Singapore's export-led economy is falling on its face, says the Wall Street Journal. And the stimulus package may not be enough to support small and medium-sized enterprises, says the BBC, which adds the pain is especially acute for low-income families. It points out:
locals live in government housing, with many families surviving on less
than $700 a month.
The Wall Street Journal says:
The 20.5 billion Singapore dollar ($13.7 billion) package — a whopping eight percent of the gross domestic product (GDP) — looks like past stimulus plans: a broad mix of supply-side measures to help businesses, public-sector spending and cash handouts to stave off social discontent. What it doesn't acknowledge is that Singapore's growth model itself needs rethinking.
Singapore's economy would be more resilient if it were better balanced. Consumption composes only about 40 percent of GDP — far less than other developed Asian economies, nearer to 55 percent. Yesterday's budget doesn't do much to change long-term incentives to consume. Singaporean workers and businesses invest a total of 34.5 percent of wages into the state pension fund, but receive less than a two percent return from the government. That's a measly payout compared to what private funds return over long investment periods.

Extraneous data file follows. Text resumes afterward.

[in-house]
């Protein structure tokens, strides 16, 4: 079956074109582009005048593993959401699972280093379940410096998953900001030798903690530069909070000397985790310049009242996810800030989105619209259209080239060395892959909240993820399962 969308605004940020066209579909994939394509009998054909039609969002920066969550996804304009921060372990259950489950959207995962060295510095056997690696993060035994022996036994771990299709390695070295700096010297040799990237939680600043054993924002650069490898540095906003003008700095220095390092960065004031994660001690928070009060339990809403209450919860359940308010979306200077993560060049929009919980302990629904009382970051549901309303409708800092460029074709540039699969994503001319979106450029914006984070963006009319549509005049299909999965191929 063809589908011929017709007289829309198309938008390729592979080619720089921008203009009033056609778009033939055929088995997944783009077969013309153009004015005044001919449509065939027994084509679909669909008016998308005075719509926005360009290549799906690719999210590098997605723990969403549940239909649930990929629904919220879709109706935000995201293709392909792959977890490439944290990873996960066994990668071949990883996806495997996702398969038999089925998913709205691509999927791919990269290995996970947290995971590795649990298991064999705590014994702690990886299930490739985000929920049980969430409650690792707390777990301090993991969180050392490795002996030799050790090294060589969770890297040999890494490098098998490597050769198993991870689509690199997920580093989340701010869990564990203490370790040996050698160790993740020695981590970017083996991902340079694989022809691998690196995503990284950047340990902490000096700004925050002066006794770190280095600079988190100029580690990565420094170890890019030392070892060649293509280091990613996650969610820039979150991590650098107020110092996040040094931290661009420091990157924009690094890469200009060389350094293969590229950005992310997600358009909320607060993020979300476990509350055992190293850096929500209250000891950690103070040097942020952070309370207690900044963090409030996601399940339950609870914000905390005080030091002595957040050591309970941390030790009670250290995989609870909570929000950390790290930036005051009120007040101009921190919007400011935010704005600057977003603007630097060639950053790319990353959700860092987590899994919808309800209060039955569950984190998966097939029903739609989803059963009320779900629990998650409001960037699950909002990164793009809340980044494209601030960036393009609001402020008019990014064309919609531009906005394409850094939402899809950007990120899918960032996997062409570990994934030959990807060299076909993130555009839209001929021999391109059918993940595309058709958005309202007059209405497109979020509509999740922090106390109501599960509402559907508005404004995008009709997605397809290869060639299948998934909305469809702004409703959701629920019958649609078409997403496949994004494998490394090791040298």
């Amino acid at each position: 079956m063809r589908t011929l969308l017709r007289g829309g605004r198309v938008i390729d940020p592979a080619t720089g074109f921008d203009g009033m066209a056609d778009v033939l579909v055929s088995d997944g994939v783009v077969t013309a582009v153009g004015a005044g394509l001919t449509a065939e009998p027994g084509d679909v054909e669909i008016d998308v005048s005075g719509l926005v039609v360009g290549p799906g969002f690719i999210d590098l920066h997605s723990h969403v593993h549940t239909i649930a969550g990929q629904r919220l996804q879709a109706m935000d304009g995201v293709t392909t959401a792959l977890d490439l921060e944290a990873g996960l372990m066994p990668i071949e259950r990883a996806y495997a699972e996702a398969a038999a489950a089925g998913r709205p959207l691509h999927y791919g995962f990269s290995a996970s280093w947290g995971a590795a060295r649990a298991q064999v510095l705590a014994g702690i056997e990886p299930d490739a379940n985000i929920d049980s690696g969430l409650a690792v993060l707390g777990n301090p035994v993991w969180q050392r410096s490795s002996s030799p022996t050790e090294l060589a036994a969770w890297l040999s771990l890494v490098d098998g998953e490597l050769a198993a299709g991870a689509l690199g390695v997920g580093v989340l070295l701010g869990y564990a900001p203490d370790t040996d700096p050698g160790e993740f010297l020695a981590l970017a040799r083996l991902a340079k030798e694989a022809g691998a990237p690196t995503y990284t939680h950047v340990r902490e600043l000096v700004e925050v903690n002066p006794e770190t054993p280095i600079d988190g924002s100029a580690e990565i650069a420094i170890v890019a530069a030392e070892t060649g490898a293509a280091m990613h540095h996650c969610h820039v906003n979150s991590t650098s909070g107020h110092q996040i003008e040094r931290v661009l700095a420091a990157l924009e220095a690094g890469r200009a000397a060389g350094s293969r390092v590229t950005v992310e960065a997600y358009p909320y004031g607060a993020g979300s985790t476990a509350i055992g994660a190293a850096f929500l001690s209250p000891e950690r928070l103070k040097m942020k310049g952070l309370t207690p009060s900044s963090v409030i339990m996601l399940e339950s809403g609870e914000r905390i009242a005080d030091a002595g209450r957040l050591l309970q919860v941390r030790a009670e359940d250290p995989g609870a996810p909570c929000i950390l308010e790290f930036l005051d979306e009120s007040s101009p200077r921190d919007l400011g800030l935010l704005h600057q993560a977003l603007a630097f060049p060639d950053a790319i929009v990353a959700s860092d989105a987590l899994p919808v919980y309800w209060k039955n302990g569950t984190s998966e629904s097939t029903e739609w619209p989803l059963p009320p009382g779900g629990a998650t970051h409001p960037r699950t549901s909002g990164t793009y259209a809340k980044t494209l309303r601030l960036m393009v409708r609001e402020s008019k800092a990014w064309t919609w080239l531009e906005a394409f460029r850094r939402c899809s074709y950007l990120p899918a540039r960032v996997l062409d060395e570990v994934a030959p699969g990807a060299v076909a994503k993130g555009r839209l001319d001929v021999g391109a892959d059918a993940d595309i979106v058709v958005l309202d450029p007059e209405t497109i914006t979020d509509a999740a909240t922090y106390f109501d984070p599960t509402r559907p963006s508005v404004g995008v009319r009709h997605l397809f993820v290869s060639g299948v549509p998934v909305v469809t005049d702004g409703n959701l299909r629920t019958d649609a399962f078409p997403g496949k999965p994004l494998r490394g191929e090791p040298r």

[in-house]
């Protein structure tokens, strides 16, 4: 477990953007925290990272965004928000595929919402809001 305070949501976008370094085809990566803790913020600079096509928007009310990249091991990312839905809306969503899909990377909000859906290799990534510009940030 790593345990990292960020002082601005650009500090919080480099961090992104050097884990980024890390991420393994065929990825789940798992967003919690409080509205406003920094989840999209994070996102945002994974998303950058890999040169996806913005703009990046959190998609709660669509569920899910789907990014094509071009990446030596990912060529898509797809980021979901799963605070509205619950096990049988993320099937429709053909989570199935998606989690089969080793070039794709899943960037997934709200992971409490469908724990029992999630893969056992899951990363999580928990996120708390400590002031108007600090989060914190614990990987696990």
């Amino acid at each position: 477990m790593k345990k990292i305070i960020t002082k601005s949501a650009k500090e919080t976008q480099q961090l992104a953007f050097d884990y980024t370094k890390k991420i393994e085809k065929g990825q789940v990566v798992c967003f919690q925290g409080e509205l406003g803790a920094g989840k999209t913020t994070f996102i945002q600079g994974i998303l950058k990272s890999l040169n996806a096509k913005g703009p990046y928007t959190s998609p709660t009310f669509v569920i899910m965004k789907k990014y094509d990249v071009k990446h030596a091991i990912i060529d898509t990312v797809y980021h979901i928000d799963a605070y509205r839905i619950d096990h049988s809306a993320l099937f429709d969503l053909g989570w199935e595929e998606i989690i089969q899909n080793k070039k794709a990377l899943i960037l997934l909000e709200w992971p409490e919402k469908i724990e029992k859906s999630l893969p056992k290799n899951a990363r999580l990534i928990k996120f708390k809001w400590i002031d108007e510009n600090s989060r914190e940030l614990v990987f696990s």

The government could unleash more productive, sustainable growth by trimming back its public sector and allowing the economy to diversify on its own. But the city-state's bureaucrats have a habit of trying to pick winners, which sometimes works and sometimes doesn't. In recent years the bets have been on financial services, biotechnology and gambling. Yesterday's budget contained special tax incentives for the fund-management industry. Better to let private actors make those decisions based on market forces.
The best help for Singaporeans would be expanded, permanent opportunities to work, save and invest with more of their own money, rather than relying on government to do it for them.
The BBC adds:
In 2009, $1.7 billion will be spent to support needy families through cash handouts and tax rebates.
But a huge wealth gap between the richest 10 percent and the rest is fast widening.
When times were good, few questions were asked about how the wealth was distributed, or the lack of social safety net.
The next few years could be the biggest test ever faced by the Singapore government.